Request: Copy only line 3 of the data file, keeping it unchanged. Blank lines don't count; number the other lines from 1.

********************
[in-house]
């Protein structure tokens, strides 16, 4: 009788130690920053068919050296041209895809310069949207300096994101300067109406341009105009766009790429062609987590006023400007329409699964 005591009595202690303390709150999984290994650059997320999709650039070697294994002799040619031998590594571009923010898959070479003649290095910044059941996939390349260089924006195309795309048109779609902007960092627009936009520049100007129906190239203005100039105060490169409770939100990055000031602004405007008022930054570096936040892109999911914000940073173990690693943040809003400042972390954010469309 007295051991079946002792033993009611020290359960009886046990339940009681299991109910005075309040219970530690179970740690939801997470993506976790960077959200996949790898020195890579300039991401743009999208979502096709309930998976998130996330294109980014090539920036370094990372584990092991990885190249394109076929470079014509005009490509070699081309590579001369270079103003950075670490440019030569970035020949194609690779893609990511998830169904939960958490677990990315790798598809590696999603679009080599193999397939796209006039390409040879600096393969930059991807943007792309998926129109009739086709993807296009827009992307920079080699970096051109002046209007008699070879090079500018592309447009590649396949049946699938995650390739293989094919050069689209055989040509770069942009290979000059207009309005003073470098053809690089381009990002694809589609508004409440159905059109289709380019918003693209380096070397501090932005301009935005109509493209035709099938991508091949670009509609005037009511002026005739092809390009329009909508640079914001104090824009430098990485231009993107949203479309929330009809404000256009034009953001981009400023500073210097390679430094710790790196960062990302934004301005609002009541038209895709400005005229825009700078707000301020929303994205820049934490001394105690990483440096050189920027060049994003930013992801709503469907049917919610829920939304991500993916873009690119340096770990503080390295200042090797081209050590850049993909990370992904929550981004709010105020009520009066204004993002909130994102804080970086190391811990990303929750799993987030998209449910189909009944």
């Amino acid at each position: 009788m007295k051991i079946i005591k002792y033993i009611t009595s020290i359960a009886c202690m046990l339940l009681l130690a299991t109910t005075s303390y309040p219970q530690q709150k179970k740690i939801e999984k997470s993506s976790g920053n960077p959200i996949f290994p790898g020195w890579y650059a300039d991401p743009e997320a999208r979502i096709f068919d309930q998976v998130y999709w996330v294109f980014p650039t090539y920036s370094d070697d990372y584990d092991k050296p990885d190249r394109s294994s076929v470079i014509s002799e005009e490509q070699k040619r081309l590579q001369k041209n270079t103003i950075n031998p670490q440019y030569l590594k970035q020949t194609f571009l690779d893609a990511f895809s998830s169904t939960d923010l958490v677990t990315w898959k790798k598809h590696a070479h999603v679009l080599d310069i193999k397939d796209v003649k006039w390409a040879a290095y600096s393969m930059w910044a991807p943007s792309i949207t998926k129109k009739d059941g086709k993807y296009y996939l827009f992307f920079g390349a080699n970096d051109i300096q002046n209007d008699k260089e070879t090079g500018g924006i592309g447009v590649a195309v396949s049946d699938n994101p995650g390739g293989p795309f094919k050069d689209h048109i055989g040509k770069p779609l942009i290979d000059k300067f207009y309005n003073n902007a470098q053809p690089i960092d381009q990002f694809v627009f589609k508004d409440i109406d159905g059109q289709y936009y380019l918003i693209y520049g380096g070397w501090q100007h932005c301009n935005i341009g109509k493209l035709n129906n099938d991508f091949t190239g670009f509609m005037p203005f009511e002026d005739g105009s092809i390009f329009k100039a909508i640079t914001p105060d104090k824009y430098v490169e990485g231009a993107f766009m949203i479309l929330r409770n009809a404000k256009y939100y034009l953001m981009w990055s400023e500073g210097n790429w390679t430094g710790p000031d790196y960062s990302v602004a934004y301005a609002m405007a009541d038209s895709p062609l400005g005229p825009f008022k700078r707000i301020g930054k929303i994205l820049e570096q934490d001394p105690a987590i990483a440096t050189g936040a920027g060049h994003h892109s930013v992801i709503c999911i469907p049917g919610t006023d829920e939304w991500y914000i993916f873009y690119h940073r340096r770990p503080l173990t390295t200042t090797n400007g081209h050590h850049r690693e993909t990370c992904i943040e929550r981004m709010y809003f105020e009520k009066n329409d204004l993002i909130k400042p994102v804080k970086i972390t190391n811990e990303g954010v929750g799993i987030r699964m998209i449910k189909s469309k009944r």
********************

């Amino acid at each position: 009788m007295k051991i079946i005591k002792y033993i009611t009595s020290i359960a009886c202690m046990l339940l009681l130690a299991t109910t005075s303390y309040p219970q530690q709150k179970k740690i939801e999984k997470s993506s976790g920053n960077p959200i996949f290994p790898g020195w890579y650059a300039d991401p743009e997320a999208r979502i096709f068919d309930q998976v998130y999709w996330v294109f980014p650039t090539y920036s370094d070697d990372y584990d092991k050296p990885d190249r394109s294994s076929v470079i014509s002799e005009e490509q070699k040619r081309l590579q001369k041209n270079t103003i950075n031998p670490q440019y030569l590594k970035q020949t194609f571009l690779d893609a990511f895809s998830s169904t939960d923010l958490v677990t990315w898959k790798k598809h590696a070479h999603v679009l080599d310069i193999k397939d796209v003649k006039w390409a040879a290095y600096s393969m930059w910044a991807p943007s792309i949207t998926k129109k009739d059941g086709k993807y296009y996939l827009f992307f920079g390349a080699n970096d051109i300096q002046n209007d008699k260089e070879t090079g500018g924006i592309g447009v590649a195309v396949s049946d699938n994101p995650g390739g293989p795309f094919k050069d689209h048109i055989g040509k770069p779609l942009i290979d000059k300067f207009y309005n003073n902007a470098q053809p690089i960092d381009q990002f694809v627009f589609k508004d409440i109406d159905g059109q289709y936009y380019l918003i693209y520049g380096g070397w501090q100007h932005c301009n935005i341009g109509k493209l035709n129906n099938d991508f091949t190239g670009f509609m005037p203005f009511e002026d005739g105009s092809i390009f329009k100039a909508i640079t914001p105060d104090k824009y430098v490169e990485g231009a993107f766009m949203i479309l929330r409770n009809a404000k256009y939100y034009l953001m981009w990055s400023e500073g210097n790429w390679t430094g710790p000031d790196y960062s990302v602004a934004y301005a609002m405007a009541d038209s895709p062609l400005g005229p825009f008022k700078r707000i301020g930054k929303i994205l820049e570096q934490d001394p105690a987590i990483a440096t050189g936040a920027g060049h994003h892109s930013v992801i709503c999911i469907p049917g919610t006023d829920e939304w991500y914000i993916f873009y690119h940073r340096r770990p503080l173990t390295t200042t090797n400007g081209h050590h850049r690693e993909t990370c992904i943040e929550r981004m709010y809003f105020e009520k009066n329409d204004l993002i909130k400042p994102v804080k970086i972390t190391n811990e990303g954010v929750g799993i987030r699964m998209i449910k189909s469309k009944r």